Karaoke machine, Video finally convince her
PATTI Marshall, The Countywide & Sun
At one time I could dance, but lack of practice and 30 plus years (and pounds) has created a lumbering graceless image of my former self. Unfortunately, this painful realization was made after my husband videotaped my public terpsichorean attempt, and then privately replayed it for me before I let it go to my head. I don't dance anymore.
You'd think I would have learned my lesson, but no, I'm back out there attempting another guilty pleasure that I really cannot do. The first time someone hinted that I could not sing was in fourth grade chorus. I opened my mouth and all the other kids went off key. The teacher moved me further and farther away from the group. Finally, after placing me in the hall and closing the door, he decided I was still too close. He handed me a hall pass and sent me to the school library on the other side of the building for the rest of the school year. I still sang the songs, but the librarian kept shushing me.
Not one to give up easily, I spent half my life singing in my car, in the shower, at concerts, all places where I couldn't be heard by others. I did sing once in front of my husband right after we were first married, that delicate time when newlyweds are especially vulnerable of each other's words.
"Stop singing," he told me as I mopped the kitchen floor of our first dwelling.
"You don't like the song?" I asked.
"You can't sing." He replied, and then added, "Sorry."
"I like to sing," I explained, dipping the mop into the bucket. "That isn't singing. It's screeching."
"Really?" I smiled and swung the mop. It hit him full in the chest, drenching him from head to knees.
A few years ago I joined the choir at church because I wanted to sing with them at the Christmas Eve service. They were happy to have me. No audition necessary. I sat with the altos, just behind the basses and next to the tenors. After the first few rehearsals, the tenors began leaving an ever-widening gap between me and them. The basses moved forward away from me, but my fellow altos must have taken pity because they didn't move away. They just stuck fingers in their ears nearest me. I reciprocated the pity and from then on, only mouthed the words. Christmas Eve they complimented me on my singing and I never went back. Then again, they never asked me back either.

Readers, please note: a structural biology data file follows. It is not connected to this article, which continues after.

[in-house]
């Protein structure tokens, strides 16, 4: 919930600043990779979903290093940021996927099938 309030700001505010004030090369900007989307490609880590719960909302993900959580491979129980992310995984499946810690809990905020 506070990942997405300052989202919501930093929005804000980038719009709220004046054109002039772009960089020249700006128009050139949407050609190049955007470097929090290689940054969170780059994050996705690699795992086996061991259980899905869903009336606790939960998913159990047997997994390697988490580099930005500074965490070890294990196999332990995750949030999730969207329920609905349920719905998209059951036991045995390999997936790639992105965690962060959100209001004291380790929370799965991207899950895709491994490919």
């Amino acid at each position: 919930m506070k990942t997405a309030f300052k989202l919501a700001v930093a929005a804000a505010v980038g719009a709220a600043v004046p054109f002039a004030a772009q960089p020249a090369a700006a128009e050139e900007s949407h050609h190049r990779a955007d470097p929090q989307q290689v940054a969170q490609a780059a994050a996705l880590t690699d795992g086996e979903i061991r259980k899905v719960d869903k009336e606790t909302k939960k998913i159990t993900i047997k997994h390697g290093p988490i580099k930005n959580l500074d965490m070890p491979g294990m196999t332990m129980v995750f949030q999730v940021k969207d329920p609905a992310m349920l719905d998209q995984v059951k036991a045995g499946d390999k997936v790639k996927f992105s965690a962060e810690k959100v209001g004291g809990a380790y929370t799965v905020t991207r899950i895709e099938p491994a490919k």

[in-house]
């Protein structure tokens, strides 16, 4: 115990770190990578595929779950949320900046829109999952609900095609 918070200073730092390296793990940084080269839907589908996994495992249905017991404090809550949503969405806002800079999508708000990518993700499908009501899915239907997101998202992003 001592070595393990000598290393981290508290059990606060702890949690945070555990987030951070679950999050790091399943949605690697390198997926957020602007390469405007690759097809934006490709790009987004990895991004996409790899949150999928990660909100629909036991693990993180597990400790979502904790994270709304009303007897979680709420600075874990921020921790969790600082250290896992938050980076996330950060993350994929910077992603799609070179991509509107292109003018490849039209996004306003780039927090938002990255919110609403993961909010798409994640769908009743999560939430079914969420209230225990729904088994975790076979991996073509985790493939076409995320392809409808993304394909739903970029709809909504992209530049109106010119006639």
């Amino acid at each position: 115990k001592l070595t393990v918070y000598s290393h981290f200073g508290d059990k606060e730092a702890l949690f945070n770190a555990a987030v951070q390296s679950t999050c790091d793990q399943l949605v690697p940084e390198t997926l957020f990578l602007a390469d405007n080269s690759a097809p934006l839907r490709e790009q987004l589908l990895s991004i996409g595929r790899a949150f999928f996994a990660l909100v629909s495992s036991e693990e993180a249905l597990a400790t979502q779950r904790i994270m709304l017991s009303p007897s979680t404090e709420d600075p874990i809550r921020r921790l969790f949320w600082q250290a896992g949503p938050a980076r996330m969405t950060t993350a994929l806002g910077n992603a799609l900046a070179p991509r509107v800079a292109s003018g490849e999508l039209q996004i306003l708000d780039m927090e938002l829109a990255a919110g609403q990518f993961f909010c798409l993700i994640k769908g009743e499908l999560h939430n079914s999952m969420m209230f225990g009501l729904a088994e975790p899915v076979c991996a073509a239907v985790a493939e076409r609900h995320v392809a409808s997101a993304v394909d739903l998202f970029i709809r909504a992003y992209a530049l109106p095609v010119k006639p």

Recently, I stood in front a crowd of strangers and sang. It was a courageous choice for me, but by the time I chose a song and took the microphone, many others had already sung before me. The reality is that with the advent of karaoke, a plethora of tone-deaf people have marched across a stage in search of just having fun in song.
I didn't need all those earlier people in my life to tell me that I cannot carry a tune. All I needed was a karaoke machine and my husband with a video camera - again. I swear, I will never sing again.
Posted on Thu, December 20, 2012
by Morgan Browne